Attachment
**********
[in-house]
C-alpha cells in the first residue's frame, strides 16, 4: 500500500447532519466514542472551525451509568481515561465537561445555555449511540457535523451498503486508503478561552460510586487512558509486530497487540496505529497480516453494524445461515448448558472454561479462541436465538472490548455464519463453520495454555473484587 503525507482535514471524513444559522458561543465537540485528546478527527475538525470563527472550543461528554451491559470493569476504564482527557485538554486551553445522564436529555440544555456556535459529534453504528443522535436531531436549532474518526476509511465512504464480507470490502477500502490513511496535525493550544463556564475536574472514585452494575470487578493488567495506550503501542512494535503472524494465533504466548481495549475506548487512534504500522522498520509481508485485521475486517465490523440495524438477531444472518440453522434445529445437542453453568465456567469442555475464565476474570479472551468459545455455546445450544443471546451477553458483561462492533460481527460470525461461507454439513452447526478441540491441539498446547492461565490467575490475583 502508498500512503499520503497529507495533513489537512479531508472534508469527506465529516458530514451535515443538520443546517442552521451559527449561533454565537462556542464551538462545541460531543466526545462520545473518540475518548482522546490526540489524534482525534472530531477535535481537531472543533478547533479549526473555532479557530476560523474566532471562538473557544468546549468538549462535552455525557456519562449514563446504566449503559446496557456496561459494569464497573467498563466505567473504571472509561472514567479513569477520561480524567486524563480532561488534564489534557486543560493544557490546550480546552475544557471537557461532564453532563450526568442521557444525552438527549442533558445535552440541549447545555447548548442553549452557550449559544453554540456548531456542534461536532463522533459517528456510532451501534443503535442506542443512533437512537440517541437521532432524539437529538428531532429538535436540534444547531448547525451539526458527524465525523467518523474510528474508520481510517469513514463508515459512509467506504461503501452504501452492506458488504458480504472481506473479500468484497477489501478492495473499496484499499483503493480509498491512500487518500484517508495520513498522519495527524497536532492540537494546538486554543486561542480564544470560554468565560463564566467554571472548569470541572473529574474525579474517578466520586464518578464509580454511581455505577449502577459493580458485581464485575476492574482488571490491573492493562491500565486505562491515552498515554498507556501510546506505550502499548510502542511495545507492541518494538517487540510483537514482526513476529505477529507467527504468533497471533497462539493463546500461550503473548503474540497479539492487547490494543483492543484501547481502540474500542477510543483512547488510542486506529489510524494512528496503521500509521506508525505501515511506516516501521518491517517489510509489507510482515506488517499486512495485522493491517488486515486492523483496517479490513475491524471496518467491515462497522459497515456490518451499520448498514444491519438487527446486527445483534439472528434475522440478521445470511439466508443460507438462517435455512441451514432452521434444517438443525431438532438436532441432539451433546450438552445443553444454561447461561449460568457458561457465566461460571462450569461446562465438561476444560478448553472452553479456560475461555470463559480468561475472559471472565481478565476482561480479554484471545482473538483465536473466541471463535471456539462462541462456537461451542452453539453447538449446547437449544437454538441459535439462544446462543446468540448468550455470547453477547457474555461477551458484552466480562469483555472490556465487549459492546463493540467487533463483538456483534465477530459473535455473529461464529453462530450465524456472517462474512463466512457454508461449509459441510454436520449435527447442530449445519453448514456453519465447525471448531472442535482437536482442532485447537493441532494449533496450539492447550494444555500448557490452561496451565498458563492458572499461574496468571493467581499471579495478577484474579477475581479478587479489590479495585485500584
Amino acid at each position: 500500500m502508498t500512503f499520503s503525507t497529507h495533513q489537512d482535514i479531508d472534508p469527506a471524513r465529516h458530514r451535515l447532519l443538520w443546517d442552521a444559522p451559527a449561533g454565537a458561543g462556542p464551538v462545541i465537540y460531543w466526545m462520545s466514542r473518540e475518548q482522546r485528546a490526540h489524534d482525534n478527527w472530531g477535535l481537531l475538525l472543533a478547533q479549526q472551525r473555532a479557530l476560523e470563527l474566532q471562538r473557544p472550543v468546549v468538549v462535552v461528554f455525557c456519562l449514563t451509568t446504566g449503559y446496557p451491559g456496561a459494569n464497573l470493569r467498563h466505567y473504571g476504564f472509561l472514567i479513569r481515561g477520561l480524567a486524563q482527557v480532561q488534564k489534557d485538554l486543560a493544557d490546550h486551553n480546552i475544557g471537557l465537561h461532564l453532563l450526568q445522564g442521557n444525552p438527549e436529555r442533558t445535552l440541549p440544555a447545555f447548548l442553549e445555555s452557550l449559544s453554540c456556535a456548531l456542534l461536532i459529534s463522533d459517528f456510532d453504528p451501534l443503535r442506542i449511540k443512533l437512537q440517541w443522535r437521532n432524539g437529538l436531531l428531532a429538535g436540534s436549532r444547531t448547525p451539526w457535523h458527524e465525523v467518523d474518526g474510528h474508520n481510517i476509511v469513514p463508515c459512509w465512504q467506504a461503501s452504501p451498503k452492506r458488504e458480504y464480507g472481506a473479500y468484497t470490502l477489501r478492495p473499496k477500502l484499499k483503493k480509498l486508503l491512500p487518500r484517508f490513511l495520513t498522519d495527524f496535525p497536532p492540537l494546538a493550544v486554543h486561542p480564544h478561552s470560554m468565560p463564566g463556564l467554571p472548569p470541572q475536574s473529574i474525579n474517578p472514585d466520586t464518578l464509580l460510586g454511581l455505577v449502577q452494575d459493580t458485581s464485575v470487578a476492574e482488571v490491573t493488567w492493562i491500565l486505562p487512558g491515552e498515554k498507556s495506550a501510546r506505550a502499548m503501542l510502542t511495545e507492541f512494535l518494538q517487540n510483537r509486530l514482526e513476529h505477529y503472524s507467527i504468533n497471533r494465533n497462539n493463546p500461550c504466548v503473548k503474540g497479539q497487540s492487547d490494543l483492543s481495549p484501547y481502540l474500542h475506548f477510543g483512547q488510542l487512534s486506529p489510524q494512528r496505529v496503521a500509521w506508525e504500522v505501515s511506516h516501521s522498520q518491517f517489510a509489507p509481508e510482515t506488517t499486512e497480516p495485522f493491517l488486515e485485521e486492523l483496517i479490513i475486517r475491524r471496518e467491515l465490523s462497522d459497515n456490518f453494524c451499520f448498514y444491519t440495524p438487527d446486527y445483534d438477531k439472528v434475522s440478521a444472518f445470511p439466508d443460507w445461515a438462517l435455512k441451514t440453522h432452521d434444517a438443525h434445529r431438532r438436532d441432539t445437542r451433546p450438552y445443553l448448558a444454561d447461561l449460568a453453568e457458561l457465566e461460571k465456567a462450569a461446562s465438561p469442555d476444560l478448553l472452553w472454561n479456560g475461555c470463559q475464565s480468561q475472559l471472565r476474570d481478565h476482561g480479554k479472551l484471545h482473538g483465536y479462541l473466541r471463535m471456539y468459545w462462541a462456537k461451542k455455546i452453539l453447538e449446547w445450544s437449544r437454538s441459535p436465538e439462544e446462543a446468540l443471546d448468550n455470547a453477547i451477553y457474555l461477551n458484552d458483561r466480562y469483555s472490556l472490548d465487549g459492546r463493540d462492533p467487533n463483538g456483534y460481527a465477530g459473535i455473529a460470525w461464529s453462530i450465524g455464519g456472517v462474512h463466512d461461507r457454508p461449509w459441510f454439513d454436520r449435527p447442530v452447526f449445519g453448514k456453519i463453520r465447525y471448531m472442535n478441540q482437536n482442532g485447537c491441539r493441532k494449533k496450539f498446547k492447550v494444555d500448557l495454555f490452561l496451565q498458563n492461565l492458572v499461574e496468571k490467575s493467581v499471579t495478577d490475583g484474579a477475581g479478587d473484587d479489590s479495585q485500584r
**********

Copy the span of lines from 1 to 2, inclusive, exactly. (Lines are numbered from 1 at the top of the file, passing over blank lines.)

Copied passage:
[in-house]
C-alpha cells in the first residue's frame, strides 16, 4: 500500500447532519466514542472551525451509568481515561465537561445555555449511540457535523451498503486508503478561552460510586487512558509486530497487540496505529497480516453494524445461515448448558472454561479462541436465538472490548455464519463453520495454555473484587 503525507482535514471524513444559522458561543465537540485528546478527527475538525470563527472550543461528554451491559470493569476504564482527557485538554486551553445522564436529555440544555456556535459529534453504528443522535436531531436549532474518526476509511465512504464480507470490502477500502490513511496535525493550544463556564475536574472514585452494575470487578493488567495506550503501542512494535503472524494465533504466548481495549475506548487512534504500522522498520509481508485485521475486517465490523440495524438477531444472518440453522434445529445437542453453568465456567469442555475464565476474570479472551468459545455455546445450544443471546451477553458483561462492533460481527460470525461461507454439513452447526478441540491441539498446547492461565490467575490475583 502508498500512503499520503497529507495533513489537512479531508472534508469527506465529516458530514451535515443538520443546517442552521451559527449561533454565537462556542464551538462545541460531543466526545462520545473518540475518548482522546490526540489524534482525534472530531477535535481537531472543533478547533479549526473555532479557530476560523474566532471562538473557544468546549468538549462535552455525557456519562449514563446504566449503559446496557456496561459494569464497573467498563466505567473504571472509561472514567479513569477520561480524567486524563480532561488534564489534557486543560493544557490546550480546552475544557471537557461532564453532563450526568442521557444525552438527549442533558445535552440541549447545555447548548442553549452557550449559544453554540456548531456542534461536532463522533459517528456510532451501534443503535442506542443512533437512537440517541437521532432524539437529538428531532429538535436540534444547531448547525451539526458527524465525523467518523474510528474508520481510517469513514463508515459512509467506504461503501452504501452492506458488504458480504472481506473479500468484497477489501478492495473499496484499499483503493480509498491512500487518500484517508495520513498522519495527524497536532492540537494546538486554543486561542480564544470560554468565560463564566467554571472548569470541572473529574474525579474517578466520586464518578464509580454511581455505577449502577459493580458485581464485575476492574482488571490491573492493562491500565486505562491515552498515554498507556501510546506505550502499548510502542511495545507492541518494538517487540510483537514482526513476529505477529507467527504468533497471533497462539493463546500461550503473548503474540497479539492487547490494543483492543484501547481502540474500542477510543483512547488510542486506529489510524494512528496503521500509521506508525505501515511506516516501521518491517517489510509489507510482515506488517499486512495485522493491517488486515486492523483496517479490513475491524471496518467491515462497522459497515456490518451499520448498514444491519438487527446486527445483534439472528434475522440478521445470511439466508443460507438462517435455512441451514432452521434444517438443525431438532438436532441432539451433546450438552445443553444454561447461561449460568457458561457465566461460571462450569461446562465438561476444560478448553472452553479456560475461555470463559480468561475472559471472565481478565476482561480479554484471545482473538483465536473466541471463535471456539462462541462456537461451542452453539453447538449446547437449544437454538441459535439462544446462543446468540448468550455470547453477547457474555461477551458484552466480562469483555472490556465487549459492546463493540467487533463483538456483534465477530459473535455473529461464529453462530450465524456472517462474512463466512457454508461449509459441510454436520449435527447442530449445519453448514456453519465447525471448531472442535482437536482442532485447537493441532494449533496450539492447550494444555500448557490452561496451565498458563492458572499461574496468571493467581499471579495478577484474579477475581479478587479489590479495585485500584